Q & A on Separation of Church and State

1- Define the concept of “separation of church and state”
Separation of Church and State is one of the governing principles under the Constitution of the United States, which forbids any interference of religion in affairs of the state. At the time of the inclusion of this provision in the American constitution, it was seen as a revolutionary and progressive policy to adopt.

2- Where did it originate? Is it the US constitution, what did Thomas Jefferson mean when he spoke of maintaining “a wall of separation between church and state?”
First coined by Thomas Jefferson in his letter to Danbury Baptists Association in 1802, the phrase ‘separation of church and state’ does not appear as such in the Constitution. But, in the First Amendment to the constitution, it is noted that Congress “shall make no law respecting an establishment of religion, or prohibiting the free exercise thereof”, which in spirit translates to the sentiment expressed by Jefferson in his letter. Later, when the Supreme Court quoted Jefferson’s original phrase in one of its cases, it got assimilated into American legal parlance.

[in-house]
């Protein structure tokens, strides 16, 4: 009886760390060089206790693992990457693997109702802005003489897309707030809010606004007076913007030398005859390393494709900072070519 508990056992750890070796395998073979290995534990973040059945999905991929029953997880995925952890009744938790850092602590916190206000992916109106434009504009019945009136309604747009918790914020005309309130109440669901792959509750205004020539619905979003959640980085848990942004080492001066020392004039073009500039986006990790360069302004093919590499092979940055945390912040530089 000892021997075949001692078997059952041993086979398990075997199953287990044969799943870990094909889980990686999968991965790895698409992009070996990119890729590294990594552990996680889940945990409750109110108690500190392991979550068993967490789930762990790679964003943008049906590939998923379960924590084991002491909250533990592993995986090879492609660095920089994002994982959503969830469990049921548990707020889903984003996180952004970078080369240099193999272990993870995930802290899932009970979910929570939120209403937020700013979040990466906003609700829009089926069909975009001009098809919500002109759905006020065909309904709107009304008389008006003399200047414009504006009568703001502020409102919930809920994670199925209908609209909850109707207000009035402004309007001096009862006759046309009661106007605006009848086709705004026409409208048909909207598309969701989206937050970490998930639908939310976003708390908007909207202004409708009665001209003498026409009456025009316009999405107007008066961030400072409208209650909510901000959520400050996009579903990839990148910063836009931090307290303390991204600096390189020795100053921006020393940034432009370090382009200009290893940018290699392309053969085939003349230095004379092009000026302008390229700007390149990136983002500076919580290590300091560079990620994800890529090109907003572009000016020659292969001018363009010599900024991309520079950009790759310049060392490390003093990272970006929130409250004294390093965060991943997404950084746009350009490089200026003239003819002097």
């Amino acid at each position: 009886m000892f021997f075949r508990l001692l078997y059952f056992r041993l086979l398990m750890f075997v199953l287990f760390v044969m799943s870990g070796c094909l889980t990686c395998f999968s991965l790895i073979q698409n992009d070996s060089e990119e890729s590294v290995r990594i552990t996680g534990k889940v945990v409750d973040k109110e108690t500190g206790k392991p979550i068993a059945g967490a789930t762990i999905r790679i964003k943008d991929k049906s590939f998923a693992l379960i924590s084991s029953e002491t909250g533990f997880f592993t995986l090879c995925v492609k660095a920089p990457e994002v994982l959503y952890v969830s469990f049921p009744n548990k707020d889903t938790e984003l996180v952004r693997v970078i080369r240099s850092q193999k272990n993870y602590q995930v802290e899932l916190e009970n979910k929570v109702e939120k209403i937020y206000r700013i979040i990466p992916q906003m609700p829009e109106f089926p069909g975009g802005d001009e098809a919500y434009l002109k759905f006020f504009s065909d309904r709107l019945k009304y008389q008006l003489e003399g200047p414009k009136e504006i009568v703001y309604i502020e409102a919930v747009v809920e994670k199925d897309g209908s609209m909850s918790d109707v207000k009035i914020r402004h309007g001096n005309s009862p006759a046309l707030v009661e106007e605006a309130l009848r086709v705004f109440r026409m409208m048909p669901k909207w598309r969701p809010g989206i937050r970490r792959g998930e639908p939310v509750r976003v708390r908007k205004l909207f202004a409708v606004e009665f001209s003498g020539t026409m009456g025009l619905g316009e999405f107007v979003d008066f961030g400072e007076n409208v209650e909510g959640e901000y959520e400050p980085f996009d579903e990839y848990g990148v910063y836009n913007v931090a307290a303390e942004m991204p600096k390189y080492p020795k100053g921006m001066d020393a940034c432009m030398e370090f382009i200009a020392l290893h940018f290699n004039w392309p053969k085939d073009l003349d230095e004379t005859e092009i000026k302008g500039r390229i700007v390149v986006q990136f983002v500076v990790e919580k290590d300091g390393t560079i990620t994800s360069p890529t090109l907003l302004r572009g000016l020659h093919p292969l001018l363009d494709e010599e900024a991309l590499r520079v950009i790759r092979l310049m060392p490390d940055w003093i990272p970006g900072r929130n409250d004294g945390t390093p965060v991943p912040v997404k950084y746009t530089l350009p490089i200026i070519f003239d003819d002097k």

3- What is the secular or liberal point of view?
This governing principle is celebrated by liberal sections of American society. At the time of the country’s founding a vast majority of its people were believers of Christian faith. So, while separation of church and state was accepted at a nominal level, there was seldom any need to enforce it. But as more waves of immigrants arrived on the country’s shores, bringing with them their native religious and cultural legacies, this principle found more frequent application in matters of public dispute. To this extent, liberal politicians and commentators much appreciate this separation.

4-What was the intent of the founding fathers
Even among the group of intellectuals now recognized as the founding fathers of the country there were arguments and disagreements. Some were pro-slavery while others were against it. Some were devout Christians while some others were non-religious and secular. So they were able to foresee how religious establishments could come in conflict with administrative works. And to avoid such conflicts in the future, the founding fathers made it clear that this wall of separation should be imposed.

1 2 3